I am trying to example a connection in a circuit with the middle picture and the one on the far right. If a wire or connection in a circuit is a solid one there is no more resistance other than what is in the wire itself and that's a starting point. A solid copper wire 6" long will have very little resistance in Ohms for example .02 meter reading and when you cut the wire in half and hold it apart the meter will show infinite resistance and on this meter a 1 on the display in the far left picture. When you lightly touch the cut wires together the resistance then reads like the middle picture where the probes are simply laying together and blowing on them may cause them to fall apart. In the far right picture the probes are firmly held together but have a coating with a resistance value of .8 Ohm. The better the connection the lower the resistance, the failed connection started out as a loose one and as the resistance got higher it restricted more current and caused a voltage drop in the circuit.

All of the relays pictured above have a small coil of wire that produces a magnetic field which pulls together a flat plate and two terminal lug posts. The relay on the far right is found on most automotive and equipment starter motors. It is called a solenoid because it does one more different thing than the others. It mechanically has an attached metal piston that when exposed to the magnetic field of the coil inside when energized pulls the Bendix gear into the car flywheel starter ring.

 

So these relays simply connect the input wires of a large current draw to the load while using very small amounts of current to hold them together. This is done with the coil of wire attached to the two smaller terminals on a relay.

 

The far left picture has small threaded lugs instead of spades but works exactly the same way as the spade relay picture on the top of this page. Relay in position 2 from the left has one small threaded lug for one end of the coil wire and the mounting case has the other end attached. This is called an internal ground so you only need one wire to make it operate and mounted to a good ground on the vehicle engine.

 

The two wire relay has an external ground allowing you to mount it to a plastic piece like fender or something not grounded. Relay 3 & 4 are also used for starter motors and essentially can be substituted for the other relays except for the last one on the far right.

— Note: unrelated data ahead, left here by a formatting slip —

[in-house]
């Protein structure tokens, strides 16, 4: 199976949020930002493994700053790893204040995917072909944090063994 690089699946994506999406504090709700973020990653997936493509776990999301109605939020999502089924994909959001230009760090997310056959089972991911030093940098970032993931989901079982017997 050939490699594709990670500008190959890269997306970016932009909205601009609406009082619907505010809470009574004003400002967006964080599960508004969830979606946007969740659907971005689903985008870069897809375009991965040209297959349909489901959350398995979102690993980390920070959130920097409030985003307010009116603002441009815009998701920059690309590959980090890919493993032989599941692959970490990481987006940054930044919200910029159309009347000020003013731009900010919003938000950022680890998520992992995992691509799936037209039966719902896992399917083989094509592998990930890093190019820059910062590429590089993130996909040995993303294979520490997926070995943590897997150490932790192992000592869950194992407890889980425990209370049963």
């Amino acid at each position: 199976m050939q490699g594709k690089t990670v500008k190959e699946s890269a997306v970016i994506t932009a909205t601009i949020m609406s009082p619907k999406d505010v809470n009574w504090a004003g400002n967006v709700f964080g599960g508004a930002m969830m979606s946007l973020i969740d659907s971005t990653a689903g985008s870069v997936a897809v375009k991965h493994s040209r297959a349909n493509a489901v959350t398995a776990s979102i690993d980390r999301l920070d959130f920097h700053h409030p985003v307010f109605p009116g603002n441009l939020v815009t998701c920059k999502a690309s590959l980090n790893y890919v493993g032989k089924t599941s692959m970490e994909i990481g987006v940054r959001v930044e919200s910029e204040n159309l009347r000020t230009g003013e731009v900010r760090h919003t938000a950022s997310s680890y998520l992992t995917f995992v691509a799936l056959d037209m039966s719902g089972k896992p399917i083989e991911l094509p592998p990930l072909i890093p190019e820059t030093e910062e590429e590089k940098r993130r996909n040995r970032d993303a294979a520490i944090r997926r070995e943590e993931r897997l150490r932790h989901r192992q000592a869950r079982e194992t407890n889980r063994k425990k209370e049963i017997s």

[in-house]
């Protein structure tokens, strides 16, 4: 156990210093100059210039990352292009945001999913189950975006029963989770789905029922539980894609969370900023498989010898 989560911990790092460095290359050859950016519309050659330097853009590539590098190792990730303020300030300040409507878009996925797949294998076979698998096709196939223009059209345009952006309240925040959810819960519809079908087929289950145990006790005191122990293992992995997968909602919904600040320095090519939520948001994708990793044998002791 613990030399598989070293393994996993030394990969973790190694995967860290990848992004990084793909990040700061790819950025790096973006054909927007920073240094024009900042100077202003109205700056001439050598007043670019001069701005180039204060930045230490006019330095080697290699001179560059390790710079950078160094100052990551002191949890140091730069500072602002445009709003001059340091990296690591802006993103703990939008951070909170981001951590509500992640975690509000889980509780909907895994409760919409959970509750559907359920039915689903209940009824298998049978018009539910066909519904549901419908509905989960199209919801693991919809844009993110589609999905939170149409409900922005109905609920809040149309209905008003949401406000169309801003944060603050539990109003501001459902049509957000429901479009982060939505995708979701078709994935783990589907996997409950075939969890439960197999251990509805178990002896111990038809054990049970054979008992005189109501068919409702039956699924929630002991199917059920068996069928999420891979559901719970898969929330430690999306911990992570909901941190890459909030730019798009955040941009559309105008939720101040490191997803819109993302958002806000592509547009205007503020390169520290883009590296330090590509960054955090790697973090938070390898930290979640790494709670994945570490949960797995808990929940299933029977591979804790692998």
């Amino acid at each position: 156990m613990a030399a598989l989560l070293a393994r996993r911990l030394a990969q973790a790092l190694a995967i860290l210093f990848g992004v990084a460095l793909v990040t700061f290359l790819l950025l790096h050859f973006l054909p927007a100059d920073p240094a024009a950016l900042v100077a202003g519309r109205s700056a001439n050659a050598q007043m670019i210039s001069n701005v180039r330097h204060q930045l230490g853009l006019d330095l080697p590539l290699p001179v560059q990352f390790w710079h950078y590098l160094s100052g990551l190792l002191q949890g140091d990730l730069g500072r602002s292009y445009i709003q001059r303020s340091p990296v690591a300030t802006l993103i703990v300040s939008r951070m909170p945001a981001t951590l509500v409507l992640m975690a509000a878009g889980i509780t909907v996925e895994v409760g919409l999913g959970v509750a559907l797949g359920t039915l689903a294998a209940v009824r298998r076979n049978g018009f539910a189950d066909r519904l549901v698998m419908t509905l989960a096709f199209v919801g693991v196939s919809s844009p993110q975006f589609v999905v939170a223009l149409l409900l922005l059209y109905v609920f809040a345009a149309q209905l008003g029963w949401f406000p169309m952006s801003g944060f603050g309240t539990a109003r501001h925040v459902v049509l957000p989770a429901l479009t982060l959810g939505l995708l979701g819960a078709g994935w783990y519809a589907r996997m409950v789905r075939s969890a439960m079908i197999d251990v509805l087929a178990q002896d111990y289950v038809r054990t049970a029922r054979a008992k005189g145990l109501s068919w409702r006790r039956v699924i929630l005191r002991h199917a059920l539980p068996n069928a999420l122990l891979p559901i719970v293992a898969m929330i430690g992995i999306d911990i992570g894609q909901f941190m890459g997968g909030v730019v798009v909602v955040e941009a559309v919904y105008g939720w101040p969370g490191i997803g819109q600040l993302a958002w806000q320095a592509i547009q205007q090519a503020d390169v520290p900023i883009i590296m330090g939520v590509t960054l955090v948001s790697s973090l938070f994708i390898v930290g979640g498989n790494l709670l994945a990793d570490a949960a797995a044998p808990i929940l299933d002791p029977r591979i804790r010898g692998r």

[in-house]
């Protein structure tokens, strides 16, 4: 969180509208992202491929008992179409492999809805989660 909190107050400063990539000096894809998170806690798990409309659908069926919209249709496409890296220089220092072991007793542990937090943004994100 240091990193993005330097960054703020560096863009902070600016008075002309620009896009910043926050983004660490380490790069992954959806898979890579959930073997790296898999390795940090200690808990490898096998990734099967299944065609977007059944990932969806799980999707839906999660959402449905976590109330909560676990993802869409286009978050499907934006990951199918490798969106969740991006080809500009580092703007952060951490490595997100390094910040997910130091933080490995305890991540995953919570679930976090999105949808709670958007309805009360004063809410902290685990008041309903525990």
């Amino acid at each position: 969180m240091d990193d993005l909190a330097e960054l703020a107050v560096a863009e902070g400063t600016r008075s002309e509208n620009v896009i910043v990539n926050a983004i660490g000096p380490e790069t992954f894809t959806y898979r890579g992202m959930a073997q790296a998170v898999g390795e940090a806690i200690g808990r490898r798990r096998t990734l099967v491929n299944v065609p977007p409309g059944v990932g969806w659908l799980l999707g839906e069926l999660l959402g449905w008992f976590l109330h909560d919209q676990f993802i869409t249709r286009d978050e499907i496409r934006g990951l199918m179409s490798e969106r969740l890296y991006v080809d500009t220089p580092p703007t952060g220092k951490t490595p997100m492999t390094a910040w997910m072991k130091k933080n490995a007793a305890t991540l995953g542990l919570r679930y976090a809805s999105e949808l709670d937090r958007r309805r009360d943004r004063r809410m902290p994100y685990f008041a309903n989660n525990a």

Since we are working with the simple dc starter motor with drive gear right now a cool thing that a dc motor does is generate dc electricity  as the shaft is rotated, and it also will change direction of rotation when the + & - from the battery are switched. So you can use a dc motor to start an engine and when the engine starts and rotates the motor shaft dc electricity will be a result. It is an easy way to make an electric start for a regular engine because you can use a belt to drive it which is very quiet compared to a gear or chain.

In the above picture it shows the two spade terminal ends on the relay we are testing and is the same equipment that has been pictured in the previous tests. We tested the wires to the solenoid in the voltage drop test at 12.17 Vdc so that section was fine and able to energize the coil windings inside the starter relay. Now our Ohm test will show if the coil inside the relay will work after the wires are plugged back into the spade terminals of the relay.

 

Even though all coils are different the important part to know here is the math behind electrical current. This meter is reading 4.5 Ohms resistance and the voltage is 12.75 Vdc. When you take your volts or E and divide the Ohms R into them you get I or amperage (current) flow potential. So in our scenario here we take 12.75/4.5=2.83 amps. That's about the current flow of a 1157 tail light bulb with both elements burning. Rule of thumb states that is a good solenoid coil. Now if the test was 1 ohm that would be 12 amps and you know for sure the coil is shorted out inside. You could look it up in a manual but if your wire attached to the coil is tiny then 3 amps is the limit before the wire melts down, the larger ones like 20 to 18 gauge will have a limit slightly larger. A coil drawing 3 amps @ 12.75 volts will consume 38.25 watts, I x V = Watts and the point being you can calculate the heat to anticipate by knowing the watts consumed. We will get into that later on an additional page.

The thing this test does is verifies that the system should work, this system is electromechanical meaning there are mechanical things that work or caused motion by the addition of dc electrical energy. When I have supply voltage from the ignition switch in the start position at the relay coil terminals and my ohm test shows good for the pull in coil then I know it should provide source voltage to the starter input terminal lug. If it doesn't I hold the key switch to the start position and tap on the relay. If everything is good electrically then the problem is the mechanical lever inside is stuck. 

In the above picture shows the two large battery cables, one comes from the positive (+) on the battery post and the other goes directly to the starter motor. The important thing to notice in this picture is the white looking FUZZ around the nuts and threaded terminal lugs that the two large red cables are attached to. This is a sure sign that the terminal nuts have been run loose. This creates additional resistance between the points the cables are attached to and the by product is heat. Heat causes a metal to corrode due to ionization, and as electrical current flows through a highly resistive environment it crates this white looking FUZZ, and is actually oxidation to the metals.

 

When looking over an electrical problem always look at all the connections first to see if the white oxidation is present. If it is first clean and re connect the terminals prior to attempting an electrical diagnosis.